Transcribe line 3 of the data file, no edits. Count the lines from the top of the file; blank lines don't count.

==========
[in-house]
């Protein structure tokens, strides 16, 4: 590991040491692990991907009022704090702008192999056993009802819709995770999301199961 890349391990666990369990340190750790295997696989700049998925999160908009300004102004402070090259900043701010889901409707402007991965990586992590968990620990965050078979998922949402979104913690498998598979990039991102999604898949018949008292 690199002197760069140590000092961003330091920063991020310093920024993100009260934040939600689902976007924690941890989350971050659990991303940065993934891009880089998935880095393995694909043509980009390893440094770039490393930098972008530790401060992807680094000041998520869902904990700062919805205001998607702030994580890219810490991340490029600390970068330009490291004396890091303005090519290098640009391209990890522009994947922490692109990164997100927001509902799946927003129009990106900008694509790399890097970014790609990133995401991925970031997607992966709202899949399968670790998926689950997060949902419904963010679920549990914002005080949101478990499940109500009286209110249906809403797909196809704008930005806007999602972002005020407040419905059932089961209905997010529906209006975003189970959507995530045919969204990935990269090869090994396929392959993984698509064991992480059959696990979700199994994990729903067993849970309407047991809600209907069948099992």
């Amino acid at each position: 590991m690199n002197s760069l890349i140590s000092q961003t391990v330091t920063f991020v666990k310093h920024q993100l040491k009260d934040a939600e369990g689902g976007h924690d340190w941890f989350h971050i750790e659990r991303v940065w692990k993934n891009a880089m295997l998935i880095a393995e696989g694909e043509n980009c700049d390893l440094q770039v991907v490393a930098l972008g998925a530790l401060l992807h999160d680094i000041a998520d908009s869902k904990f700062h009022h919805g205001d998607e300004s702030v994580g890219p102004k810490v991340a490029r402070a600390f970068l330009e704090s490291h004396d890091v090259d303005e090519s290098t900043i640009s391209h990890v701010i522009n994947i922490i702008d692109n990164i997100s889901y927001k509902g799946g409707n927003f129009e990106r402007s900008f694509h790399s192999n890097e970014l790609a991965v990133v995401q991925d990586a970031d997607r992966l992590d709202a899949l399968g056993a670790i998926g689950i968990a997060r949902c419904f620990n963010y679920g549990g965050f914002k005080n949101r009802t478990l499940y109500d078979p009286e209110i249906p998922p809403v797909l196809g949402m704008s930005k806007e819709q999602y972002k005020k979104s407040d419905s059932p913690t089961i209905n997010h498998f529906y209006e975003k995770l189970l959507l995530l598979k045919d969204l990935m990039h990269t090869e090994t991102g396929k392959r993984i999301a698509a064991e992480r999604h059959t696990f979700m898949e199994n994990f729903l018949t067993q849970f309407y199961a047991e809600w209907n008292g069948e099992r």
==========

């Amino acid at each position: 590991m690199n002197s760069l890349i140590s000092q961003t391990v330091t920063f991020v666990k310093h920024q993100l040491k009260d934040a939600e369990g689902g976007h924690d340190w941890f989350h971050i750790e659990r991303v940065w692990k993934n891009a880089m295997l998935i880095a393995e696989g694909e043509n980009c700049d390893l440094q770039v991907v490393a930098l972008g998925a530790l401060l992807h999160d680094i000041a998520d908009s869902k904990f700062h009022h919805g205001d998607e300004s702030v994580g890219p102004k810490v991340a490029r402070a600390f970068l330009e704090s490291h004396d890091v090259d303005e090519s290098t900043i640009s391209h990890v701010i522009n994947i922490i702008d692109n990164i997100s889901y927001k509902g799946g409707n927003f129009e990106r402007s900008f694509h790399s192999n890097e970014l790609a991965v990133v995401q991925d990586a970031d997607r992966l992590d709202a899949l399968g056993a670790i998926g689950i968990a997060r949902c419904f620990n963010y679920g549990g965050f914002k005080n949101r009802t478990l499940y109500d078979p009286e209110i249906p998922p809403v797909l196809g949402m704008s930005k806007e819709q999602y972002k005020k979104s407040d419905s059932p913690t089961i209905n997010h498998f529906y209006e975003k995770l189970l959507l995530l598979k045919d969204l990935m990039h990269t090869e090994t991102g396929k392959r993984i999301a698509a064991e992480r999604h059959t696990f979700m898949e199994n994990f729903l018949t067993q849970f309407y199961a047991e809600w209907n008292g069948e099992r």